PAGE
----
Is there anything lonelier in political circles than a special election? There’s typically not much interest from voters, and Election Day is usually a scene of forlorn-looking sign holders huddled outside precincts while the odd voter saunters by.
But not the race for the 19th Suffolk, a special election with no shortage of symbolism and political icons, a rare amount of off-season energy and a microcosm of the political moment in Massachusetts and beyond. The race has Bernie Sanders, sexual misconduct allegations, hydroxychloroquine, and an immigrant Latino. There’s a candidate who has called himself a Reagan and a John F. Kennedy Democrat, and is antiabortion. The word “socialist” is being thrown around. Representative Ayanna Pressley has weighed in. There’s a Republican challenger and an independent, which means there will be the not-so-common phenomenon of the winner of the Democratic primary, to be held Tuesday, facing opponents in the general election on March 30.
The election is also being held in the shadow of former House speaker Robert DeLeo, who occupied the seat for roughly 30 years before leaving to take a position at Northeastern University earlier this year. DeLeo’s decision to run for reelection only months before bowing out set the stage for the sudden scramble to take his place, with six candidates in all. It ultimately may prove to be a litmus test for change in the district — made up of half of Revere and all of Winthrop. And it’s not a stretch to suggest the race underscores the divide in the Democratic Party, one where moderation, embodied by the powerful DeLeo, has held sway on Beacon Hill for many years.
Winthrop’s population is mostly white, while Revere’s is roughly 33 percent Latino. Four Democrats are on the ballot for Tuesday’s primary, including Alicia DelVento, a Winthrop native who worked as an aide to former House Ways and Means chairman Jeffrey Sánchez and Representative Danielle Gregoire; Jeff Turco, an attorney who previously served in Winthrop’s town council and school committee; Juan Jaramillo, a union organizer, former DeLeo intern, and former budget director for state Senator Joe Boncore; and Valentino Capobianco, a former chief of staff to state Senator Paul Feeney and current Winthrop School Committee member.
Capobianco faces accusations of sexual misconduct and harassment, leading to the withdrawal of endorsements from former Rep. Joe Kennedy and Attorney General Maura Healey. Capobianco has strenuously denied the allegations. The self-described Kennedy Democrat is Turco, who opposed abortion and who voted for Donald Trump in 2016. On the other end of the spectrum is Jaramillo, an immigrant and union organizer who received the endorsement of Sanders and Pressley. Revere went to Sanders in last year’s presidential primary, while Winthrop went to Joe Biden, with Sanders in second place.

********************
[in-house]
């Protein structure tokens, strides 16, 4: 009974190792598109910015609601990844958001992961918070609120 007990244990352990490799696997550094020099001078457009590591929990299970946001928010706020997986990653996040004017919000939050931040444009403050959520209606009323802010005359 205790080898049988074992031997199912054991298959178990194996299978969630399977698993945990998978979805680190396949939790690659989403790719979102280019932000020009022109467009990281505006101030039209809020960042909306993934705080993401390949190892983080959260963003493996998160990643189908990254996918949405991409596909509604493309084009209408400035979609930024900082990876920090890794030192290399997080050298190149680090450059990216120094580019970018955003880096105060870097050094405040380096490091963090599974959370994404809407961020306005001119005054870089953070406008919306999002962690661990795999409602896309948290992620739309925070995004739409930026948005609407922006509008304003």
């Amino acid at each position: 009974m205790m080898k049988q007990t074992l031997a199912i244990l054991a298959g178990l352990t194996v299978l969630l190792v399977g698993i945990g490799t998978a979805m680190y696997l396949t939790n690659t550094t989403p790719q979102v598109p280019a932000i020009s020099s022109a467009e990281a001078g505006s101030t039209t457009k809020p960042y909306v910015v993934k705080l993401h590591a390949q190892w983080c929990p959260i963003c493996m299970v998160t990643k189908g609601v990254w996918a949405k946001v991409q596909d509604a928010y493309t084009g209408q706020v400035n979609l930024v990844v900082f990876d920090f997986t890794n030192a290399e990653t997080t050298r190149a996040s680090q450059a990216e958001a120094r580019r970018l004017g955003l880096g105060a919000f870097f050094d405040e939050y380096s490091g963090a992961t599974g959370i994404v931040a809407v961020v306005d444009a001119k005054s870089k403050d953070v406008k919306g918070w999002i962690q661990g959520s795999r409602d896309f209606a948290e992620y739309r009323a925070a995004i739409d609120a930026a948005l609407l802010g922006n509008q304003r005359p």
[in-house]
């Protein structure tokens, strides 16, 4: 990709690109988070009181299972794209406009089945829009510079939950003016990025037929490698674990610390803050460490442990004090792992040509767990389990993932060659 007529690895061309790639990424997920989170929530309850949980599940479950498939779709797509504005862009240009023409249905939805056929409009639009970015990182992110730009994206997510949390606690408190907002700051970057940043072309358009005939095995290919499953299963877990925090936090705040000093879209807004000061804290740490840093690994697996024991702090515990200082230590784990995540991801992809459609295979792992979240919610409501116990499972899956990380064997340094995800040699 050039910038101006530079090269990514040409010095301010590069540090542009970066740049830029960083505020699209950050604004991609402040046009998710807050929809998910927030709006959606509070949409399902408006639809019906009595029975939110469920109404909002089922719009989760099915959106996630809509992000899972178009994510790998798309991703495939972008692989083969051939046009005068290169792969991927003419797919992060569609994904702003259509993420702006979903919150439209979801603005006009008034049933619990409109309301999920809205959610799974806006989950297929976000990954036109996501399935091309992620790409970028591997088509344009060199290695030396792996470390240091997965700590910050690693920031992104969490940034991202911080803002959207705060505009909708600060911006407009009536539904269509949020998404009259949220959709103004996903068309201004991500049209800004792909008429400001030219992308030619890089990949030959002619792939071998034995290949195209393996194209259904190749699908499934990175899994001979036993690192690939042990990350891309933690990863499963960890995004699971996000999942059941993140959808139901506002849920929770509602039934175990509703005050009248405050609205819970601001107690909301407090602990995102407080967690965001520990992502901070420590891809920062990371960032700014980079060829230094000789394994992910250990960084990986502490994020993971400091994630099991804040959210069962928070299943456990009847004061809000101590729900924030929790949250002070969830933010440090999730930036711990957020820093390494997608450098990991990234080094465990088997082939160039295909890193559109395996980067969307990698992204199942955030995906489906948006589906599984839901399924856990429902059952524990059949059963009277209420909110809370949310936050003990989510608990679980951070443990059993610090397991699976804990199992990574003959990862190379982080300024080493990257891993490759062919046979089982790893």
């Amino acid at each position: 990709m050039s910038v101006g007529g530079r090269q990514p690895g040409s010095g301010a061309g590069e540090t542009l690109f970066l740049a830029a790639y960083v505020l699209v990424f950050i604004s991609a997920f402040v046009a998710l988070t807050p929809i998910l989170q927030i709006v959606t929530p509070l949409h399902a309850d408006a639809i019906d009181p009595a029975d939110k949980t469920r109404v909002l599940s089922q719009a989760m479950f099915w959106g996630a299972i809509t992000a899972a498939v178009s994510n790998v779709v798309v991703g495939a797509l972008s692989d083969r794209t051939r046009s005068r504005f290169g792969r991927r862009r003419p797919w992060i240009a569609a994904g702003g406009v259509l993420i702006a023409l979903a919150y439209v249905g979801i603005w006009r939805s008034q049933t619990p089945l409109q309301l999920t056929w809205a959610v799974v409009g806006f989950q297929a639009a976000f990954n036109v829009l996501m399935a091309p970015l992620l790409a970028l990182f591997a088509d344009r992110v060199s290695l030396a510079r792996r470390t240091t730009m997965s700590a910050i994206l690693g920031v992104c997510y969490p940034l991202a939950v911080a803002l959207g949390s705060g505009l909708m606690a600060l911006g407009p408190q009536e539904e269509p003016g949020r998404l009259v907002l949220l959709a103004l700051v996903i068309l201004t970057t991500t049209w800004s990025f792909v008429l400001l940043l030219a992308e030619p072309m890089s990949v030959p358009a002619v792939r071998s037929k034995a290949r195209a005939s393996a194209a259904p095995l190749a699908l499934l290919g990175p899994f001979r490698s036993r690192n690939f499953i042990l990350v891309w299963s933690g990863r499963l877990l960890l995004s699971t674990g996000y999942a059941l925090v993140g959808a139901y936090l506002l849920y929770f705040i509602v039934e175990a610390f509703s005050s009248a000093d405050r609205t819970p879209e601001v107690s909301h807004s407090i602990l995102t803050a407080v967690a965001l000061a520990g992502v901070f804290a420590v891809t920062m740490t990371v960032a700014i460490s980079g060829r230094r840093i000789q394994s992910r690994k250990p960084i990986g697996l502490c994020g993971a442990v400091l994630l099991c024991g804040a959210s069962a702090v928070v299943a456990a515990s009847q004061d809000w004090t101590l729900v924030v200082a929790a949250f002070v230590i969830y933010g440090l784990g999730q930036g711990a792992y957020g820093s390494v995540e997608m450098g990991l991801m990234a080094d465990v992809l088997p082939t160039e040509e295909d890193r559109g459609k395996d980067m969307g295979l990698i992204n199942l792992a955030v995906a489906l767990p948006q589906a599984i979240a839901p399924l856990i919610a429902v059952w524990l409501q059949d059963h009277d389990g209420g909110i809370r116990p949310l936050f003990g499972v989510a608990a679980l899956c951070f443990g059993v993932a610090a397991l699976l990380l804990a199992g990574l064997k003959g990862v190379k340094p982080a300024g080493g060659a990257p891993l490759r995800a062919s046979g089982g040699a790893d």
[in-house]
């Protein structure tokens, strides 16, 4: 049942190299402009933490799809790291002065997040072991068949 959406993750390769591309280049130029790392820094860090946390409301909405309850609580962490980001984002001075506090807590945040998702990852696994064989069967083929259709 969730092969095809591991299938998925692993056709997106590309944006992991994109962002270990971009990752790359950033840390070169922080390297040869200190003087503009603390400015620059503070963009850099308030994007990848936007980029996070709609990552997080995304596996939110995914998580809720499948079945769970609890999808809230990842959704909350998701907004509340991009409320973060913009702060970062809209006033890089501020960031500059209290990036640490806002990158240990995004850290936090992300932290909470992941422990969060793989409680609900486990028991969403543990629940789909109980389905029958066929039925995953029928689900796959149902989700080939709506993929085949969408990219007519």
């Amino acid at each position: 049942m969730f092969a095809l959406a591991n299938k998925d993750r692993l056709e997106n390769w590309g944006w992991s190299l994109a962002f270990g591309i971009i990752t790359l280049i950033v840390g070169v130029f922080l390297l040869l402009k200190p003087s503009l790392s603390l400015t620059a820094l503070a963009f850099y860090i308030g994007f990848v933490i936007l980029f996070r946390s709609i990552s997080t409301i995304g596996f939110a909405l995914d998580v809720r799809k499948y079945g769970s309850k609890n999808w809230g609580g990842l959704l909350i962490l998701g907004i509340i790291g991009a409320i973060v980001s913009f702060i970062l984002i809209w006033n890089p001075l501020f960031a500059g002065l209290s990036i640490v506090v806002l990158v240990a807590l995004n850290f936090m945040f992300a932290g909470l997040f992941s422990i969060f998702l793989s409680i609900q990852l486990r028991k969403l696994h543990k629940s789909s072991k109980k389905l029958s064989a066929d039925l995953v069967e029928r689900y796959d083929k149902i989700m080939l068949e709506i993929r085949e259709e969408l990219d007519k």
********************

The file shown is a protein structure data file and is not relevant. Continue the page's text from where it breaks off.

Jaramillo, 27, embodies the classic immigrant’s story. Originally from Colombia, he arrived in Revere with his parents in 2000 when he was seven. As a teenager, he cleaned bedpans in an ICU. He went to UMass Boston, majoring in political science. He landed an internship with DeLeo, worked for Boncore, and then started organizing for 32BJ SEIU, the union that represents property service workers. He says he’s raised about $70,000 in campaign funds and has received, in addition to Sanders’ endorsement, local support from unions and progressive elected officials in the State House, like Senators Sonia Chang-Diaz and Jamie Eldridge.
“My biggest opponent is a pro-Trump, anti-choice, anti-immigrant Turco. He put $25,000 of his own money,” said Jaramillo in an interview. Turco has raised more than $100,000, the most money among candidates.
At a candidate forum Thursday organized by the State House News Service, Turco warned of “socialist” policies that were alienating moderate Democrats. It should be noted that Turco also has received union support, most prominently the police unions in Winthrop and Revere. At the forum, Turco also said he supports the fair share amendment, known as the millionaires tax.
If Jaramillo wins the special election, the State House will gain a lawmaker of color. It’s no secret that the Legislature has remained stubborn to diversity and inclusion, and special elections are one factor to blame, according to a recent MassINC report on electoral reform in the state. Special elections are generally very low turnout and tend to favor establishment insiders who already have political relationships and can quickly call on potential donors and form a team. Once a lawmaker is elected, the power of incumbency makes a challenge unlikely. “Nearly one-quarter of state representatives and over one-third of state senators currently holding office first entered the legislature through a special election,” according to the MassINC report.
But Jaramillo resists the label of “insider.”
“The facts were there that [DeLeo] was probably not going to be there for a long time and that the seat was going to open up soon,” said Jaramillo. “I am deeply tied into community and grass-roots, work so it was easy to make those first initial calls, and so things aligned. Politics is all about timing.”
While Massachusetts’ political brand is heavily liberal on the national stage, the reality in the State House is far more moderate. Someone like Jaramillo would add another progressive voice and bring a bit more diversity to Beacon Hill.